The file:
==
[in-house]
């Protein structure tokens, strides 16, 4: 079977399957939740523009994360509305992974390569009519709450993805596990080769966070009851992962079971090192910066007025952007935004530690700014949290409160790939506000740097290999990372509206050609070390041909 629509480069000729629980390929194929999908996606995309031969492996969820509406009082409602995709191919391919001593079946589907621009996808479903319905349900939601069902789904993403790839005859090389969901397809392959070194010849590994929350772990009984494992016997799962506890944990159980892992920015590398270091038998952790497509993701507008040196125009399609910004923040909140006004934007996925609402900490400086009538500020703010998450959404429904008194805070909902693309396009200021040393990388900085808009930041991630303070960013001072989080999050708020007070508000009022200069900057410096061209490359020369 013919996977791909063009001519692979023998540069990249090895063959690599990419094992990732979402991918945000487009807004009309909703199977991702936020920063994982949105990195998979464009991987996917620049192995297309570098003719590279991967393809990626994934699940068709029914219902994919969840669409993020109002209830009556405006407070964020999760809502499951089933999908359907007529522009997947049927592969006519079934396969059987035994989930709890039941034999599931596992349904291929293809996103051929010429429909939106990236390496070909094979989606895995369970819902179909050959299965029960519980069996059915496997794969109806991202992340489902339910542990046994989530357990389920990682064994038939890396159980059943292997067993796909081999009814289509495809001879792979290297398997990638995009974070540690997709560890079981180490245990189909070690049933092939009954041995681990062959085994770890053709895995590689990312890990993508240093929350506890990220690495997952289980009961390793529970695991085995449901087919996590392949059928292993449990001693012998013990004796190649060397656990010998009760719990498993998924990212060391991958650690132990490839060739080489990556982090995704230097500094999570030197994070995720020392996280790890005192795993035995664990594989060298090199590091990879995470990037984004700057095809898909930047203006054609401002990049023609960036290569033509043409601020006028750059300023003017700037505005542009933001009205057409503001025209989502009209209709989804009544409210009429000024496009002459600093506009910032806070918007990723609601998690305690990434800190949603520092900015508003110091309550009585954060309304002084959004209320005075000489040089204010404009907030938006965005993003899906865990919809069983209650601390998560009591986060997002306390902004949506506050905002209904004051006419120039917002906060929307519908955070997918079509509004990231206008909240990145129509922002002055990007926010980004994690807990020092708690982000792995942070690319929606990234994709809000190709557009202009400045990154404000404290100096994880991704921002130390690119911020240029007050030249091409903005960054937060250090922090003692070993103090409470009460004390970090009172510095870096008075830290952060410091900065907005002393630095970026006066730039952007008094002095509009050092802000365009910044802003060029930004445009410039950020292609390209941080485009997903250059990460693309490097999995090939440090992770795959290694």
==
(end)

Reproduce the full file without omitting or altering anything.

[in-house]
């Protein structure tokens, strides 16, 4: 079977399957939740523009994360509305992974390569009519709450993805596990080769966070009851992962079971090192910066007025952007935004530690700014949290409160790939506000740097290999990372509206050609070390041909 629509480069000729629980390929194929999908996606995309031969492996969820509406009082409602995709191919391919001593079946589907621009996808479903319905349900939601069902789904993403790839005859090389969901397809392959070194010849590994929350772990009984494992016997799962506890944990159980892992920015590398270091038998952790497509993701507008040196125009399609910004923040909140006004934007996925609402900490400086009538500020703010998450959404429904008194805070909902693309396009200021040393990388900085808009930041991630303070960013001072989080999050708020007070508000009022200069900057410096061209490359020369 013919996977791909063009001519692979023998540069990249090895063959690599990419094992990732979402991918945000487009807004009309909703199977991702936020920063994982949105990195998979464009991987996917620049192995297309570098003719590279991967393809990626994934699940068709029914219902994919969840669409993020109002209830009556405006407070964020999760809502499951089933999908359907007529522009997947049927592969006519079934396969059987035994989930709890039941034999599931596992349904291929293809996103051929010429429909939106990236390496070909094979989606895995369970819902179909050959299965029960519980069996059915496997794969109806991202992340489902339910542990046994989530357990389920990682064994038939890396159980059943292997067993796909081999009814289509495809001879792979290297398997990638995009974070540690997709560890079981180490245990189909070690049933092939009954041995681990062959085994770890053709895995590689990312890990993508240093929350506890990220690495997952289980009961390793529970695991085995449901087919996590392949059928292993449990001693012998013990004796190649060397656990010998009760719990498993998924990212060391991958650690132990490839060739080489990556982090995704230097500094999570030197994070995720020392996280790890005192795993035995664990594989060298090199590091990879995470990037984004700057095809898909930047203006054609401002990049023609960036290569033509043409601020006028750059300023003017700037505005542009933001009205057409503001025209989502009209209709989804009544409210009429000024496009002459600093506009910032806070918007990723609601998690305690990434800190949603520092900015508003110091309550009585954060309304002084959004209320005075000489040089204010404009907030938006965005993003899906865990919809069983209650601390998560009591986060997002306390902004949506506050905002209904004051006419120039917002906060929307519908955070997918079509509004990231206008909240990145129509922002002055990007926010980004994690807990020092708690982000792995942070690319929606990234994709809000190709557009202009400045990154404000404290100096994880991704921002130390690119911020240029007050030249091409903005960054937060250090922090003692070993103090409470009460004390970090009172510095870096008075830290952060410091900065907005002393630095970026006066730039952007008094002095509009050092802000365009910044802003060029930004445009410039950020292609390209941080485009997903250059990460693309490097999995090939440090992770795959290694």